Having said that, I'm going off topic a little. A lot has to do with the stove/oven/range. In "the day" great grandma's stove produced far fewer BTUs. iron, copper and blue steel work better on the lower, more gentle heat produced by ranges from days gone by. (I know searing in blue steel or cast iron at red hot temp is great).

Cast iron retains heat (it's thermal index is high) and blue steel has a high thru-put of heat. Copper is very responsive bur extremely temperamental to higher heat. ALL do far better at the lower and more gentle temperatures.

Try this experiment. take a recipe for a cast iron dutch oven that is to be prepared on the stove. do it in the oven instead. Searing aside, stove top they are temperamental and over-cook on the bottom - thus you must, as the recipies say, "stir occassionally."

It is a gentler heat from all around the dutch oven. It cooks more evenly. In my opinion, the flavors are fuller and more nuanced.

This is all just my opinion. Thanks for indulging me and I'd like to hear about your experiences, especially with cast iron and copper.
Jeff February 22, 2016
Scan Pan CTX clad nonstick.
Marina L. March 20, 2015
cast iron, hands down! It never leaves my stovetop (I have two: 6" & 10"). For bigger meals I love my stainless steel with copper bottom. If you heat a pan properly and coat it it with oil, it will be non-stick
DrRisk March 1, 2015
If I were absolutely limited to ONE pan the only choice would be a deep 9-10" iron skillet. You can cook ANYTHING would ever want to eat in that pan; it wouldn't always be the most convenient, but it would always work well, and it is the lowest maintenance pan ever invented.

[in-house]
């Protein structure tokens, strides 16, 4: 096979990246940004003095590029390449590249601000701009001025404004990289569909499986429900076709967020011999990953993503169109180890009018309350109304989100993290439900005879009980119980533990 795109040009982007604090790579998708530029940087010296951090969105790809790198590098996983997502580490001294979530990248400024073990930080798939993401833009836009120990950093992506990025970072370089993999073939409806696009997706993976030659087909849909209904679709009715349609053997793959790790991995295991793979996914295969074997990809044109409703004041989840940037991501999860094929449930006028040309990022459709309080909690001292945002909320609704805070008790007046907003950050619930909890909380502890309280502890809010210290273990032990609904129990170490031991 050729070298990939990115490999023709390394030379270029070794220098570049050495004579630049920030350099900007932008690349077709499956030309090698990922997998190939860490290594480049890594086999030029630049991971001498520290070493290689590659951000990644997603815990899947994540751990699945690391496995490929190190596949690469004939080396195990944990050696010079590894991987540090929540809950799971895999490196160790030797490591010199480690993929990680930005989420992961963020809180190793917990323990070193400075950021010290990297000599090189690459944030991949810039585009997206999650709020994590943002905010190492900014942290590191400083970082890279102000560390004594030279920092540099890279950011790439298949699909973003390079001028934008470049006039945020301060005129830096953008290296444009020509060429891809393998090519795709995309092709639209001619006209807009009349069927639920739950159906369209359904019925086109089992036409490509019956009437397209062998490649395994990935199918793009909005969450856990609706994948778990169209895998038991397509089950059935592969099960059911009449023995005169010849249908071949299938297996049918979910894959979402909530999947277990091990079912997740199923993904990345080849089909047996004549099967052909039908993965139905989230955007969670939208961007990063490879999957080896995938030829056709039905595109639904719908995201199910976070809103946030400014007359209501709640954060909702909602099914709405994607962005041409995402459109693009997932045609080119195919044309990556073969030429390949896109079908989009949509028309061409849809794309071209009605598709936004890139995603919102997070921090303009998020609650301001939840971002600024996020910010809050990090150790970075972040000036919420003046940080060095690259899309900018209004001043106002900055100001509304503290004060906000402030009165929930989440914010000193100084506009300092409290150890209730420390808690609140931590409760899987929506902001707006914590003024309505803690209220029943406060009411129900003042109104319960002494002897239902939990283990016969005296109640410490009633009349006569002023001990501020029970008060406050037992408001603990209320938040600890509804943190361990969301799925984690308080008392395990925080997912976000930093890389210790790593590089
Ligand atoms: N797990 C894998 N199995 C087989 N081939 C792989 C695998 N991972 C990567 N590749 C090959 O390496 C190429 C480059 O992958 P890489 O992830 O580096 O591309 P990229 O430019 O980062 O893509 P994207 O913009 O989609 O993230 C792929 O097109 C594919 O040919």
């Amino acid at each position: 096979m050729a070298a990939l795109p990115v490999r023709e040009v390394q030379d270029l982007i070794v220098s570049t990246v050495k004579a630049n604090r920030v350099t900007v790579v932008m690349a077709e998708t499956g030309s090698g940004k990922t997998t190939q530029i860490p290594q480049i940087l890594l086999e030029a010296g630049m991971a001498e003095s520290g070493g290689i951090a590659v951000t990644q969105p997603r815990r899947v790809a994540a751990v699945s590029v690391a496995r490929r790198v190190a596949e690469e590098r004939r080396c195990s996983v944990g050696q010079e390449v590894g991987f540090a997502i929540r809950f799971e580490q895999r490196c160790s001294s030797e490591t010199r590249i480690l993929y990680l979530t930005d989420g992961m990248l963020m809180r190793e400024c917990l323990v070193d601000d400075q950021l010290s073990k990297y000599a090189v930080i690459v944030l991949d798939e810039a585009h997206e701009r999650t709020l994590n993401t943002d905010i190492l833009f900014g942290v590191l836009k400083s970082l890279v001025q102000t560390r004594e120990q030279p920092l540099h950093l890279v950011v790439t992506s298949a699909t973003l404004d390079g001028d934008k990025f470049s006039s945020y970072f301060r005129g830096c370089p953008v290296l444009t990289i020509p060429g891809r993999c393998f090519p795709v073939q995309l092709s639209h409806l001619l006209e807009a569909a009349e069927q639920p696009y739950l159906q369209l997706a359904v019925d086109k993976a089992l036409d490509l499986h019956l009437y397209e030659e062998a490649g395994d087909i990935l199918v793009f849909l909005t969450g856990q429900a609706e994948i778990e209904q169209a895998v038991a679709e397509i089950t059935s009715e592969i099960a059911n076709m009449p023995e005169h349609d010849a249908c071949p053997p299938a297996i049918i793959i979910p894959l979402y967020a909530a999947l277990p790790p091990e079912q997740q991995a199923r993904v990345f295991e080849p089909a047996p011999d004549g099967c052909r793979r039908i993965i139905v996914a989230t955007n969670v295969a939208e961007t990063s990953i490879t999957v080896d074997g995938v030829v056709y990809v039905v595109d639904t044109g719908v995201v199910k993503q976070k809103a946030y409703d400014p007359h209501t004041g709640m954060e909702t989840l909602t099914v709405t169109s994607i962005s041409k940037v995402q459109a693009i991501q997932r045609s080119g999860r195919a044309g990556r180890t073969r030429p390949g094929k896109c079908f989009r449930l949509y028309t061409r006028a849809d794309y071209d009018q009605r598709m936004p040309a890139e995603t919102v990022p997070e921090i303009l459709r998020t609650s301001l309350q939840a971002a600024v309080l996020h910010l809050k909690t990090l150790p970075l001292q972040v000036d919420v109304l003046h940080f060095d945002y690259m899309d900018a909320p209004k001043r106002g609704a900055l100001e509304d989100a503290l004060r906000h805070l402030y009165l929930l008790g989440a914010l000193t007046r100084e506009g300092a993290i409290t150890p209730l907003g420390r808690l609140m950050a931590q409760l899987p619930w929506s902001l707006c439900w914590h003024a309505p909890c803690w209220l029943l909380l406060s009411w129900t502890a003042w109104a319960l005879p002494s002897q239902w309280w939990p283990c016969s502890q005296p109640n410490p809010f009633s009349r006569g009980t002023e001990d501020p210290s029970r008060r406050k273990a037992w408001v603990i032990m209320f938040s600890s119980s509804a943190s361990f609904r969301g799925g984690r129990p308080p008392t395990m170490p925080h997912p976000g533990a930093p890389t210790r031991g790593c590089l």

Greg B. February 16, 2015
I use various pans for the specific task, but my carbon steel frying pan is my favorite and the best overall performer. It seems to enhance flavors much better than stainless and especially non-stick Teflon. I wonder what the Altimzers percentages are in China since they have been using carbon steel/cast iron for centuries!
Larry J. February 17, 2015
A steak seared in a carbon steel pan can't be beat! The resultant pan sauces are also much better.
dcole February 16, 2015
One pan? Was this article written by a communist? This is America we can have MORE than one pan, now get out there and buy that cheap Chinese pan set.
Larry J. February 16, 2015
I, too, find it difficult to narrow it down to just one! I have cast iron, stainless, a minimal amount of non-stick (for fried eggs and such), and some Lodge high Carbon steel skillets that are seasoned like and function like cast iron, but are much lighter. As to Alzheimer runs in my family. Everything I have ever read shows that genetics are more suspect than pan material. There are SOME articles that tend to implicate aluminum, but I have NEVER seen an article that ever implicated cast iron.
Toby February 9, 2015
I bought a new set of Scan Pans and I love them! They heat evenly and are very easy to clean!
Jacque November 30, 2014
Can I say my favorite skillets are the Calphalon Everyday pans. I've used them for years. I follow the manufacturers directions and ever sticks. I have two of them because I frequently use two at the same time. One of the first things is never put them in a dishwasher and never use non-stick spray.